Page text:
P = CF/(1+r) + CF/(1+r)^2 +———(CF+F)/(1+r)^n

Where CF is the periodic coupon flow, n is the number of remaining coupon periods to maturity, r is the interest rate per period (here assuming a flat yield curve – or in other words, ‘r’ being the same for all periods), and ‘F’ is the face value of the bond.

The above approach to valuing bonds is useful when we need to drill down into each element. For instance, the coupons CF or interest rates r are not all the same.

But if we know the inputs CF, r and n are constant, then the coupon payments in the form of an annuity, which we can value using the **annuity formula:**

PV(Coupon Flows) = (CF/r) * (1 -(1/(1+r)^n))

**Where:**

CF = periodic coupon payable

r = interest rate per period

n = number of the period at the end of which the flow occurs

The present value of the face value (F) of the bond, PV(face value), is F/ (1+r)^n

Add the present value of the coupon payments to the present value of the face value to give the price of the bond P = PV(coupon flows) + PV(face value), or

P = [(CF/r) * (1 -(1/(1+r)^n)) ] + [F/ (1+r)^n]

### Example: Bond Valuation

#### Example 1: Calculation of Bond Price

Calculate a bond’s price per INR 100 face value with precisely three years to maturity and a 6.0% coupon, assuming a flat yield curve of 5.0% p.a. The bond pays interest annually.

This means there are three annual coupon payments of INR 100 x 6.0% = INR 6, and the periodic yield used for calculating the present values, r, is the yield to maturity of 5% or 0.05.

Using the equation given in the previous lesson, the price of the bond is calculated as follows:

P = 6/ (1+0.05)+6/(1.05)^2+(6+100)/(1+0.05)^3

=INR 5.71+INR 5.44+INR 91.57

= INR 102.72

In the annual bond example above, the price exceeds the face value. This is because the bond is paying a coupon rate (6%) that is higher than the current yield to maturity in the market (of only 5%).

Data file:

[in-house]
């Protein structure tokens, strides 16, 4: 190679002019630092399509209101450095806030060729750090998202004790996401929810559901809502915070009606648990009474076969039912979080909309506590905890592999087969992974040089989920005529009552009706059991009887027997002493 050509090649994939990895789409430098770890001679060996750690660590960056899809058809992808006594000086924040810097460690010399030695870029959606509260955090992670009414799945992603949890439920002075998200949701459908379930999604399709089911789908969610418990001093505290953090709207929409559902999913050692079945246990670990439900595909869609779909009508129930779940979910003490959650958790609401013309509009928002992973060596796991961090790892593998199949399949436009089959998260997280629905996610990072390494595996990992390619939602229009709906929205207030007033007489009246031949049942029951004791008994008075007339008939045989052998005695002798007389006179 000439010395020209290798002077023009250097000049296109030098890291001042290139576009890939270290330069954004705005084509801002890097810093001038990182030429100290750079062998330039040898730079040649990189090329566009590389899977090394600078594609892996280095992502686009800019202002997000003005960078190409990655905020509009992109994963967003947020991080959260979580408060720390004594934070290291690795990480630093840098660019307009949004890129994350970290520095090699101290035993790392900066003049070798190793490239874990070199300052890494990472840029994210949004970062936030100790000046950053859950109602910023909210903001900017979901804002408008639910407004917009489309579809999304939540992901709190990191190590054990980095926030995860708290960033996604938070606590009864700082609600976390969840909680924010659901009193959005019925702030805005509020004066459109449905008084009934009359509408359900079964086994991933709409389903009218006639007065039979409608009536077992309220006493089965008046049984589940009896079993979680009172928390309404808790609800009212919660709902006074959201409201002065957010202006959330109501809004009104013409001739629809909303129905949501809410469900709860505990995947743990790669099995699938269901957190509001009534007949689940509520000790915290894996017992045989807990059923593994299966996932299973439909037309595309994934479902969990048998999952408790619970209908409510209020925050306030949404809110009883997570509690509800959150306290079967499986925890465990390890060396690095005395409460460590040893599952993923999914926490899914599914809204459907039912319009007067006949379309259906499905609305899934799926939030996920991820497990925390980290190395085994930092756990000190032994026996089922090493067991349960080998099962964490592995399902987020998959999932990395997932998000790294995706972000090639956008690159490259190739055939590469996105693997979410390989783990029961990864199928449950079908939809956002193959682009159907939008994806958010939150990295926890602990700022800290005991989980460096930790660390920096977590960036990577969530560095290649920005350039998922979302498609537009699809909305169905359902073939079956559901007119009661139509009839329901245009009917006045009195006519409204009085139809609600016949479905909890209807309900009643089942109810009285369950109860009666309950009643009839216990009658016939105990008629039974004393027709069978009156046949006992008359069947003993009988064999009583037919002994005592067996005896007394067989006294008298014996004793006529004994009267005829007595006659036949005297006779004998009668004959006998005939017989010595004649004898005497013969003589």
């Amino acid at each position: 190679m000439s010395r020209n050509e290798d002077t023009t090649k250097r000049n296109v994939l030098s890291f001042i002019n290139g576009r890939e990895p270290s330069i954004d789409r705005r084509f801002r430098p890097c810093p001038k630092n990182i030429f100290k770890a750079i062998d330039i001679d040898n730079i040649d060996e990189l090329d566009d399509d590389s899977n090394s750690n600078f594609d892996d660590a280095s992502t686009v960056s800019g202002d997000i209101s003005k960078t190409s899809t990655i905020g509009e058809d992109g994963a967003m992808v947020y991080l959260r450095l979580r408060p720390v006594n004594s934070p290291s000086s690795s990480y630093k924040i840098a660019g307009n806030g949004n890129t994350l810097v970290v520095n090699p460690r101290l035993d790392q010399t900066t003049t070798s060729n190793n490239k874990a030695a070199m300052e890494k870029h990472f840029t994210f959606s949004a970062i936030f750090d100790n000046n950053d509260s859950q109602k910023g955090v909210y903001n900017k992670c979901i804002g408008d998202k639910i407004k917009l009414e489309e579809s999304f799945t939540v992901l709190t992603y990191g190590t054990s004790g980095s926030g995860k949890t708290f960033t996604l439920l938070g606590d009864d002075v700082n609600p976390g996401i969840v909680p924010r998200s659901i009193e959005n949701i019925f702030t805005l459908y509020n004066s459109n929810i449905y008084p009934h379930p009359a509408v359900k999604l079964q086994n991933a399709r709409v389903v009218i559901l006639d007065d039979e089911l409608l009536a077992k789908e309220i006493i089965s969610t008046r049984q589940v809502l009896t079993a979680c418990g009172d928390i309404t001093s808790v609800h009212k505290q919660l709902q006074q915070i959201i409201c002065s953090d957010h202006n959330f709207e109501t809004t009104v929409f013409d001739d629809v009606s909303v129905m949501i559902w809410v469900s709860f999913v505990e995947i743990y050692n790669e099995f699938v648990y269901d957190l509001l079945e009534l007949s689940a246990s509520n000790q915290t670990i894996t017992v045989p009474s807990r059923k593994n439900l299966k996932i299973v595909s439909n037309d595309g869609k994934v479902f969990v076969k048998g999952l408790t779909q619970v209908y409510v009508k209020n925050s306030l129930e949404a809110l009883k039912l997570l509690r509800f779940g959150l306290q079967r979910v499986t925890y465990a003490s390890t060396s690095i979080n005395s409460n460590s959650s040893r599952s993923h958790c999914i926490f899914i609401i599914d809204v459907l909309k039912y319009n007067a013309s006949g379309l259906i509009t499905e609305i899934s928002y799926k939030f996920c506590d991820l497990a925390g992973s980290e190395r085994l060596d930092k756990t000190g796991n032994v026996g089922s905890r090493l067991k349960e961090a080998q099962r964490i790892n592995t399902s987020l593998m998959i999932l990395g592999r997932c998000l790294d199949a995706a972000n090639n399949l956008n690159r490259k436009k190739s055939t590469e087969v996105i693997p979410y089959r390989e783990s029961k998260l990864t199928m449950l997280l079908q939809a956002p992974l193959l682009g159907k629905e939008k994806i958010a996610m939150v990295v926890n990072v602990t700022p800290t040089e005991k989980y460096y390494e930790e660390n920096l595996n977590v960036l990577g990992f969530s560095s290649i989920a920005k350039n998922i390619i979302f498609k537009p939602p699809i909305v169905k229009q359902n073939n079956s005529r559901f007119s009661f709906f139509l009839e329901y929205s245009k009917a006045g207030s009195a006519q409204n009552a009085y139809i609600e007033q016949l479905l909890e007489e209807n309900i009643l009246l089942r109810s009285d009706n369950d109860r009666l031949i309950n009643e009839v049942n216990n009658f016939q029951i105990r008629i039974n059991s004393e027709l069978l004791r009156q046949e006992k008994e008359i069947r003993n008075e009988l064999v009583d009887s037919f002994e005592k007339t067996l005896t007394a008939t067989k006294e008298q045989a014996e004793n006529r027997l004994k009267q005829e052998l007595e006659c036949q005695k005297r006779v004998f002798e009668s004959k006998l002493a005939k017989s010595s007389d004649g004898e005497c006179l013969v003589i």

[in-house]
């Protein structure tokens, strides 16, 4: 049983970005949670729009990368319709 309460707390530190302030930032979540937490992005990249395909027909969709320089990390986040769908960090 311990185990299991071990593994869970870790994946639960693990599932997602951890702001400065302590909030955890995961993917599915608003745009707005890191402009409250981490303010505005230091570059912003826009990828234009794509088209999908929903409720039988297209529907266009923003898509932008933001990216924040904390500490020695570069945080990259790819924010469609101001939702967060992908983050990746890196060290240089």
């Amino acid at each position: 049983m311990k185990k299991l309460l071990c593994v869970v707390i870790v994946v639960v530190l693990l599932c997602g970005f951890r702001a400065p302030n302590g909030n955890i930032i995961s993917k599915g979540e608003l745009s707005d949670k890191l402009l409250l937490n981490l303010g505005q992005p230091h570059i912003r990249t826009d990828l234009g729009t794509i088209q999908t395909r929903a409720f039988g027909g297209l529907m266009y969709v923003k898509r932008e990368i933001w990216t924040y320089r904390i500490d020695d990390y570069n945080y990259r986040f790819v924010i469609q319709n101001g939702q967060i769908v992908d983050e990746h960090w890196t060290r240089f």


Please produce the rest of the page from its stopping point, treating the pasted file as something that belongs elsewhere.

#### Example 2: Annual bond valuation using the annuity formula

Calculate the price per INR 100 face value of a bond with precisely three years to maturity and a 6.0% coupon if the three-year yield to maturity is 5.0% p.a. The bond pays interest annually.

P= [6/ (0.05) * (1-(1/(1+0.05)^3))] + [100/(1.05)^3]

= 16.34 + 86.38

= INR 102.72

#### Example 3: Bond Yield

DDG Corporation wants to raise capital for 10 years at a maximum cost (i.e., redemption yield) of 7.5% for its exploration projects. Its investment bank advisers suggest that it can issue a bond with a face value of 100 and an annual coupon of 5% at an issue price of 85. Calculate whether this satisfies DDG Corporation’s target cost.

We need to calculate the IRR of these cash flows by interpolation. We first calculate the present value of the coupon and principal repayment, discounting at a rate of 7%:

Present Value = [5/0.07 *(1-1/(1+0.07)^10) ]+ [100/(1+0.07)^10]

=35.118+50.835

=85.953